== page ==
Cette scène d’apocalypse
At least eleven people were killed when an Alstom TGV Duplex derailed and caught fire on Saturday 14 November during a non-passenger high-speed test run on phase two of LGV Est near Eckwersheim (Bas Rhin), about 20 km from Strasbourg. The line was scheduled to open in April 2016.
At the time of writing, the cause of the accident is unknown.
[‘Children were aboard doomed TGV test ride, French rail says‘, Laurent Geslin, AFP, 15 Nov]
Officially, 49 technicians and railwaymen were assigned to conduct a test run Saturday of the next-generation of the TGV, France’s flagship high-speed train, which was due to go into service next spring.
The accident near Strasbourg killed 11 and injured 37, of whom 12 remain in critical condition, according to local deputy prosecutor Alexandre Chevrier.
[…] Investigators were unable to say how many children were aboard. Asked about their assertion Saturday that five people were missing, Chevrier said they were still trying to piece together “how many passengers may have boarded and how.”
[…] A senior official in the Alsace region on Saturday blamed “excessive speed” for the disaster.
[Onze morts à Eckwersheim, premiers éléments d’enquête, L’Alsace, 15 Nov 2015]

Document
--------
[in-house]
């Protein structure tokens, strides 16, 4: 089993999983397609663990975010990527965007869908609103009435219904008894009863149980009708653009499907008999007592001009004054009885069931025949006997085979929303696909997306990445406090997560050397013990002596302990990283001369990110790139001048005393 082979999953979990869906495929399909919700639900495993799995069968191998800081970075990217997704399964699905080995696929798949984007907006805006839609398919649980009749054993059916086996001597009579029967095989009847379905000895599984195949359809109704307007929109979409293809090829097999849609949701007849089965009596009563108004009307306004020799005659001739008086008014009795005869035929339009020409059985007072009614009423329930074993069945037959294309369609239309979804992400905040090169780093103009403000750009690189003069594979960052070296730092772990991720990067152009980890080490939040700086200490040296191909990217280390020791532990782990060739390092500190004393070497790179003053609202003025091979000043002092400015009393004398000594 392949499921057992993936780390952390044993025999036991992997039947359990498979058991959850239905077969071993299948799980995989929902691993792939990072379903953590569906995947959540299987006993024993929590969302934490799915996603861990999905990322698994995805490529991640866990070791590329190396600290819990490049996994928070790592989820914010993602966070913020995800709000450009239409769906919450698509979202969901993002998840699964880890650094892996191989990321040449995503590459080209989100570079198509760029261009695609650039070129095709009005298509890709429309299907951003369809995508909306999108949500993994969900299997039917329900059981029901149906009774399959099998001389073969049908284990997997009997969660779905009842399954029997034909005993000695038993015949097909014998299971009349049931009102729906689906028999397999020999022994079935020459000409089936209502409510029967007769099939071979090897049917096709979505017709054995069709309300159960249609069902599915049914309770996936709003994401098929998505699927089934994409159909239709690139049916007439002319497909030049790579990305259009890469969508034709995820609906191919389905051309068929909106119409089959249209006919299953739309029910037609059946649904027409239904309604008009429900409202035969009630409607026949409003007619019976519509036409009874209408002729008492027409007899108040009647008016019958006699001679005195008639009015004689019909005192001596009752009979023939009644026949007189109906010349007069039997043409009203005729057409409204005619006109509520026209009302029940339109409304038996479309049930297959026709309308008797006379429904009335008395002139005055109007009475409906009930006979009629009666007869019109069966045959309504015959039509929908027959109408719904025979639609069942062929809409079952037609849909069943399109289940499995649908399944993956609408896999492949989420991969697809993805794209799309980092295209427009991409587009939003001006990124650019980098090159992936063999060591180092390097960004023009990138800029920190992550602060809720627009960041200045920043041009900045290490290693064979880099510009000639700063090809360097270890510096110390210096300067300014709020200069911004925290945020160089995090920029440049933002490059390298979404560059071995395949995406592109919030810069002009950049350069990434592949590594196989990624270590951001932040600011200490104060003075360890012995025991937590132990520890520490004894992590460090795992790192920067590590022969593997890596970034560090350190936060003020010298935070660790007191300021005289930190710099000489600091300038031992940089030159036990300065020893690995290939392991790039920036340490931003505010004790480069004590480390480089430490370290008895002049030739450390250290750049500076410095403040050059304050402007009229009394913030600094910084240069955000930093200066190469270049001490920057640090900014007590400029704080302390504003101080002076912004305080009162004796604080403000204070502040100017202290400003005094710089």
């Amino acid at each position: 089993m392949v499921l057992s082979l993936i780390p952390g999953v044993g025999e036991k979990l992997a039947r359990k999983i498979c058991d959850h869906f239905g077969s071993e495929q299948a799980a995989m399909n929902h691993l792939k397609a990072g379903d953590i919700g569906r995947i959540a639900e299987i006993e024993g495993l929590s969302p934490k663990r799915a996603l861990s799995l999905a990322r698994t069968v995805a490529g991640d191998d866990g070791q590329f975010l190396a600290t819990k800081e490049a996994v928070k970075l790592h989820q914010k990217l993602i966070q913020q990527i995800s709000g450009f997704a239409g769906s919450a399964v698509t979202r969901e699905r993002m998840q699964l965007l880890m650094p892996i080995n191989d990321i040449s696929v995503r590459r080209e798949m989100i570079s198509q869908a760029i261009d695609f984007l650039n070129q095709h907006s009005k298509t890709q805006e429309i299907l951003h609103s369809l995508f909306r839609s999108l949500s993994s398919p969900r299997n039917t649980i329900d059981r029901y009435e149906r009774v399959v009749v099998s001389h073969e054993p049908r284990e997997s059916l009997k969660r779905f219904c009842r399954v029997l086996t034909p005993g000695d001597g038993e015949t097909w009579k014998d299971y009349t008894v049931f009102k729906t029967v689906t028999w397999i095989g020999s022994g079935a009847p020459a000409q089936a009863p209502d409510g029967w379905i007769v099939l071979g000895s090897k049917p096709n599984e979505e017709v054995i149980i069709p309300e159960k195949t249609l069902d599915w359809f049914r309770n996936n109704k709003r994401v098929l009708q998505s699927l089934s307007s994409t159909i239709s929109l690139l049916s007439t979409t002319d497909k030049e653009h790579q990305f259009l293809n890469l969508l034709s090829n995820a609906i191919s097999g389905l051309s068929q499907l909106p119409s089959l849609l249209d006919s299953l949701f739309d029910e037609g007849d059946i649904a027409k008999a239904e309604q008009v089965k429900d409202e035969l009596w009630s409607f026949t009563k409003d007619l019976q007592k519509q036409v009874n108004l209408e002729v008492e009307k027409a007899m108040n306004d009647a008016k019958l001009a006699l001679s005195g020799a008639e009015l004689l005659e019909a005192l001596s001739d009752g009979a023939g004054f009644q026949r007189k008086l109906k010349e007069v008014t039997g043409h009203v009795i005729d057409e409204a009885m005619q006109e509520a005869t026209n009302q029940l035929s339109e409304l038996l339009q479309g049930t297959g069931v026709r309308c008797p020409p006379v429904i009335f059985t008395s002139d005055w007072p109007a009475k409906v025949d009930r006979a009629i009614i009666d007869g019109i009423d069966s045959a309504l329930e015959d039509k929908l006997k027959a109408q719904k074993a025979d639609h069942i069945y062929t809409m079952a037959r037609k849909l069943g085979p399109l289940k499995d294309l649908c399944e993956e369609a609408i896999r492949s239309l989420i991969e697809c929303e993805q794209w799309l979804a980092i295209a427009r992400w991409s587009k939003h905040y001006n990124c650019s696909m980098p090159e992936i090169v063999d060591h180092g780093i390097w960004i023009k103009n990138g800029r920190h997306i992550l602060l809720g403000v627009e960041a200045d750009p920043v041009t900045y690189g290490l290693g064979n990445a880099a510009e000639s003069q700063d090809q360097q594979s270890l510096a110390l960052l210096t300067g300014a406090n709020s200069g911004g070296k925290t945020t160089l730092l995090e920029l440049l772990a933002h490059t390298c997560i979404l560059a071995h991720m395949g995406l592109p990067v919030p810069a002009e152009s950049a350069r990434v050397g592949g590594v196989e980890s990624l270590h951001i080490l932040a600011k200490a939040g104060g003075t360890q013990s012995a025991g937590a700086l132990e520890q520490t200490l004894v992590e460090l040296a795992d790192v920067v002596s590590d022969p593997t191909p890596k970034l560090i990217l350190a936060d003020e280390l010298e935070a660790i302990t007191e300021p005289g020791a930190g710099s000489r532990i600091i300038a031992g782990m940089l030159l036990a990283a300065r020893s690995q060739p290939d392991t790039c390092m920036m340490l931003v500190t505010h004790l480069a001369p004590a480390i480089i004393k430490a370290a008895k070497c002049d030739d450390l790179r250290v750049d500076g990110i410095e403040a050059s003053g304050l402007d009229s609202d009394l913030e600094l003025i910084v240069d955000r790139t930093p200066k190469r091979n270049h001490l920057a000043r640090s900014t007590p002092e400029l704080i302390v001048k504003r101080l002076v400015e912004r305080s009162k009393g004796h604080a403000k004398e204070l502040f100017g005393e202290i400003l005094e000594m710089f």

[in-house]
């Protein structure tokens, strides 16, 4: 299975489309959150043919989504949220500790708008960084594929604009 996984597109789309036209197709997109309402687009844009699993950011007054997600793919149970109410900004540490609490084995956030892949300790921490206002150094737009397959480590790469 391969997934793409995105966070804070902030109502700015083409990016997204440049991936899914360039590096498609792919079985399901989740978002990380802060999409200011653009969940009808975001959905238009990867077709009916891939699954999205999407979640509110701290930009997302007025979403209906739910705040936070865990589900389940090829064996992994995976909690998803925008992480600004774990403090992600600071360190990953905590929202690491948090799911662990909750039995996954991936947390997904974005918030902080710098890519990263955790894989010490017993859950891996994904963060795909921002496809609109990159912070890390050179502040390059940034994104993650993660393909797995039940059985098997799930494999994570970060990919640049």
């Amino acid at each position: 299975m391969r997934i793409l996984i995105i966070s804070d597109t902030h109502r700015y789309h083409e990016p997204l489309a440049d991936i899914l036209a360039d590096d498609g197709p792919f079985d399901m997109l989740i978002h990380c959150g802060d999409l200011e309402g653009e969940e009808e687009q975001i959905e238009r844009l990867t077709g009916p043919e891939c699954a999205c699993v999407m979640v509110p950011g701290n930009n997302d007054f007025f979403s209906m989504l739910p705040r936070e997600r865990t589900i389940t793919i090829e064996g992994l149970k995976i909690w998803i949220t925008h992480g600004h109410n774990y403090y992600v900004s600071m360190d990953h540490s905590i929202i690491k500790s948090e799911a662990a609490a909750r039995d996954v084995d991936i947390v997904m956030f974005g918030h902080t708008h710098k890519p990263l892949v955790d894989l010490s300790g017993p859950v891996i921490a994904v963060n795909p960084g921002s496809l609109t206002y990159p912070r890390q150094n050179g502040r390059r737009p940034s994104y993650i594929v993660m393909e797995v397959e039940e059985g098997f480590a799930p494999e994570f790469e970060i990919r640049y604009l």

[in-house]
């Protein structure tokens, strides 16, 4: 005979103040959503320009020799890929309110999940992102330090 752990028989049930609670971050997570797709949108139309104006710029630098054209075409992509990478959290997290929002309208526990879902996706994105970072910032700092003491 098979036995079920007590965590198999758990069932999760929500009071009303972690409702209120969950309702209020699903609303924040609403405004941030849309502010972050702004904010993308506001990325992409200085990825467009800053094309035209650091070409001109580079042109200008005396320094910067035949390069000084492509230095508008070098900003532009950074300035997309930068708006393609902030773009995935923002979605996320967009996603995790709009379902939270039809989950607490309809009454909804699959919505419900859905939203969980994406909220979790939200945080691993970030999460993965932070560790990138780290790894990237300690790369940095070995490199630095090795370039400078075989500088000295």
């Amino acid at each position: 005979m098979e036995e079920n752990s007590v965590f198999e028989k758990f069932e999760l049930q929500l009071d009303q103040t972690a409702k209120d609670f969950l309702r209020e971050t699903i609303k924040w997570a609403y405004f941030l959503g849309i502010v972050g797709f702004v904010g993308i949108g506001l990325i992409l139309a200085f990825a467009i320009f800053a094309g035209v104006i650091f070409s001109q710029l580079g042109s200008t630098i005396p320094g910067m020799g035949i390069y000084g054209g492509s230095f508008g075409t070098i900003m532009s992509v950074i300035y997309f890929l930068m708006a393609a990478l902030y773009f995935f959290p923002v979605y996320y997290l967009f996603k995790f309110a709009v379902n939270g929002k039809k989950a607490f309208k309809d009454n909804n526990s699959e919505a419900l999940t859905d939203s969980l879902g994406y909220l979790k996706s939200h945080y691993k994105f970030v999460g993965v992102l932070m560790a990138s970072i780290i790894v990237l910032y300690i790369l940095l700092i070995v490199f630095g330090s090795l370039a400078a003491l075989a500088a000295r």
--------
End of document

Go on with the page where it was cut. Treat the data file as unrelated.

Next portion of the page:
Selon un premier scénario d’accident dévoilé ce dimanche soir par le parquet de Strasbourg, la motrice a «percuté» le pont [du canal de la Marne-au-Rhin] et «le train a ensuite déraillé avant de basculer sur le tallus de la ligne ferroviaire».
Un porte-parole de la SNCF a confirmé ce premier scénario, précisant que dans le choc de l’accident, le train s’était séparé en deux. «Le TGV a quitté la voie au niveau du pont et a percuté des rambardes de protection. Une partie des voitures est tombée dans le canal et l’autre dans un champ», a-t-il indiqué.
But at Eckwersheim, there was a complete break-up of the trainset. One might argue that in many circumstances, the “semi-rigid link between cars” of articulated bogies could result in reduced, rather than improved, safety. And with or without articulation, the quantum of kinetic energy in very high speed operation is bound to result in reduced accident survivability.
Britain’s HS2 trains would operate at higher speeds than those of LGV Est, so projectile debris from an accident would be even more energetic. HS2 is a deeply flawed vanity project, and there is no reason why GB trains need to operate at speeds greater than 250 km/h.